Internal cables in the twin top tubes

In and out

These are pics of my first internal cable routing foray for FULL cable housing…not just the cable inside the frame like i wrote about previously, but the housing too.  This makes more sense to me when trying to minimize water infiltrating and cable longevity. It also makes for a very clean simple looking frame.  Heavier, yes…but like most weight-related issues, there are trade-offs.

I got the inspiration from the forum’sphere (thanks to Zancanato and Wolfhound among others) and wanted to try it out for myself.  But like usual, we all adapt ideas we get to our own situation and bike’s needs so I hope to provide some further insight and feedback to other builders and customers who may want this type of cable routing on their bikes.

The holes are about 3cm long by 1cm wide and on 16mm seatstays — that looks scary taking that much out of the steel tube.  They need to be that long to be able to feed the brass tube through the narrow diameter stay. I made them as small as I could so I could just barely push it through from the back.  I didn’t pre-bend them as there’d be no use in pre-bending with such small diameter frame tubes (i tried it both ways, made no difference in outcome). It’d be a different story if I were using a larger diameter tube such as a regular 31.8 top tube.

Once I threaded the brass internal housing through, I cleaned everything up – wiping with alcohol and a clean rag – and then used brass to braze the twin top tubes to the head tube and also braze the internal housing while there.  This turned out to be the wrong brazing material to use.  Brass needs a higher temp and the thin brass internal housing melts at that temperature apparently.  I saved it by inserting a solid steel rod into the brass housing and brazing without further damage to the housing sleeve.  In hindsight, I’d use Harris 45% silver or Fillet Pro from Cycle Designs instead of brass for this kind of thing.  Silver, even these kinds, doesn’t require such a high brazing temperature as brass/bronze so wouldn’t torch the internal housing (it has a wall diameter of 0.014″!).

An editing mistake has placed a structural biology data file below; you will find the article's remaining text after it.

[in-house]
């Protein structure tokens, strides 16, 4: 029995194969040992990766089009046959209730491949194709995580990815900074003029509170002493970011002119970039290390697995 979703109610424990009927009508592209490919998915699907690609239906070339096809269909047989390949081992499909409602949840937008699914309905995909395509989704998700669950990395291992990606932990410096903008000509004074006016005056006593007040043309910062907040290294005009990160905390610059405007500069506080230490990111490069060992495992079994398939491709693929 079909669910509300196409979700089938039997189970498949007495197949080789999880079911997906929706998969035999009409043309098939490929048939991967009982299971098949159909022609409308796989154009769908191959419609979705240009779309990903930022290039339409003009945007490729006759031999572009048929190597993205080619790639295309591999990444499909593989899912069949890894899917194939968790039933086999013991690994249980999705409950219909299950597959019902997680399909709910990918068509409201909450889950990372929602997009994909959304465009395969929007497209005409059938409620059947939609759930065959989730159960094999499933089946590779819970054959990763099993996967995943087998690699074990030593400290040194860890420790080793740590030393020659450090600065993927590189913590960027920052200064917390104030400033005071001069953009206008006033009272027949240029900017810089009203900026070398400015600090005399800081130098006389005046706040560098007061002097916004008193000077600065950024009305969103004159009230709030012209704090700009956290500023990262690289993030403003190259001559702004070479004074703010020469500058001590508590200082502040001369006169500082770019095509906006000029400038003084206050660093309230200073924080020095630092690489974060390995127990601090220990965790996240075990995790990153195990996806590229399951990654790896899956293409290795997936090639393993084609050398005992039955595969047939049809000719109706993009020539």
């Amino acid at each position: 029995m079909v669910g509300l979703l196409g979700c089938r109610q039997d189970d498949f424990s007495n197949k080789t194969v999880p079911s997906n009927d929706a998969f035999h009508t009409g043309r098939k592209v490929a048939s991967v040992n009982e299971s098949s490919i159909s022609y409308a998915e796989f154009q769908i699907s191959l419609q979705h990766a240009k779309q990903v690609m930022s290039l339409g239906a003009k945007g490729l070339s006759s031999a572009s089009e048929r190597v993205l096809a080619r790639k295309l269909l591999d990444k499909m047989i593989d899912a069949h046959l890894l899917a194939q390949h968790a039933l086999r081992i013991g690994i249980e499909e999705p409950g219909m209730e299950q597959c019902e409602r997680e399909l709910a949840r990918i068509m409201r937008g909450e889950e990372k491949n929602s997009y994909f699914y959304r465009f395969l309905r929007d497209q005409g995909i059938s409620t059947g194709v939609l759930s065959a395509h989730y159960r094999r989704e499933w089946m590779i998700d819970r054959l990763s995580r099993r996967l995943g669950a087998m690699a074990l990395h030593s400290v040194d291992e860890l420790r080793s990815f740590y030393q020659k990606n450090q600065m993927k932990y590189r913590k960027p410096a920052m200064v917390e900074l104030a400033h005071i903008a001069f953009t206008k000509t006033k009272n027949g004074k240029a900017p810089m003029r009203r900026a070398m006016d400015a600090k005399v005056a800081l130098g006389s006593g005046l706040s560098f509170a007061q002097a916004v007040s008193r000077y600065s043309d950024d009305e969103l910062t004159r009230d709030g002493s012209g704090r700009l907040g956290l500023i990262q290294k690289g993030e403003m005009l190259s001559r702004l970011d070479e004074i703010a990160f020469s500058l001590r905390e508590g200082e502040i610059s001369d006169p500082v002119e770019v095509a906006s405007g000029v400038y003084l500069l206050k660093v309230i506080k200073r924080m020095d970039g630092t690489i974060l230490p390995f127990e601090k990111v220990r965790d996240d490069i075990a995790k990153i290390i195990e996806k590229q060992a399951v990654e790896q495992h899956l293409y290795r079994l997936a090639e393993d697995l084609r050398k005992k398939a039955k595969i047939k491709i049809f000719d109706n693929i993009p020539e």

After getting a good fillet around the twin top tubes I moved to the seat tube plate, then stopped the torch and switched to Fillet Pro to braze the rear dropouts and the rear exit holes of the brass internal housing.  I had already tacked the entire frame so was brazing in the bike stand flipping around as needed.  There are different ideas on this but seeing some well known peeps tack before brazing the rear dropouts, I have continued to do this as well.  I use a small brush to plop in the flux as best I can inside the slotted stays/tab-style dropouts and use the brazing rod to poke more inside to get the  best coverage I can manage.  Once all fluxed I brazed these stainless sliders with the Fillet Pro (can only use silver on stainless, no brass).  I had done some practice brazing with the Fillet Pro but no stainless dropouts.  Even though it was my first time with this setup, it went really well.  I can see what is happening much better now after a couple of years of brazing.  Fillet Pro still flows a bit more like silver than brass so there’s some initial building up of a fillet inside the slotted stay but once you find it’s correct temperature range it acts a lot like brass.  Next time with large diameter stays I’d want to figure out something to stick in there to ‘block’ the silver from disappearing within, which would save some time, brazing rod…and money!  That’s the biggest issue with silver – the cost is insane.

Once brazed, I de-fluxed in the shop sink and spend a couple hours doing the last bits of filing, reaming/facing, and cleaning.  The one thing I have noticed with internal routing, at least the way I’ve done it, is that the frame has a little bit of a “resonance.”  Not the ‘ting’ you get when you flick a steel frame tube with your fingernail, but if you bump the bike with your palm — you can hear the internal housing tubes resonate (vibrate), but not rattle.  I didn’t think that would happen on this frame with the brass housing having less span between contact points (the internal brass housing hits the wall of the twin top tubes tube more than it would were it larger diameter tubing which you’d think would dull any vibration).  Having the housing inside may help dull the sound, or make it rattle, dunno yet.  Whether it bugs me on the ride…don’t know yet either.  But I’m sure some expandable foam would help dull the sound if I hate it.  I’ll report back on that one.

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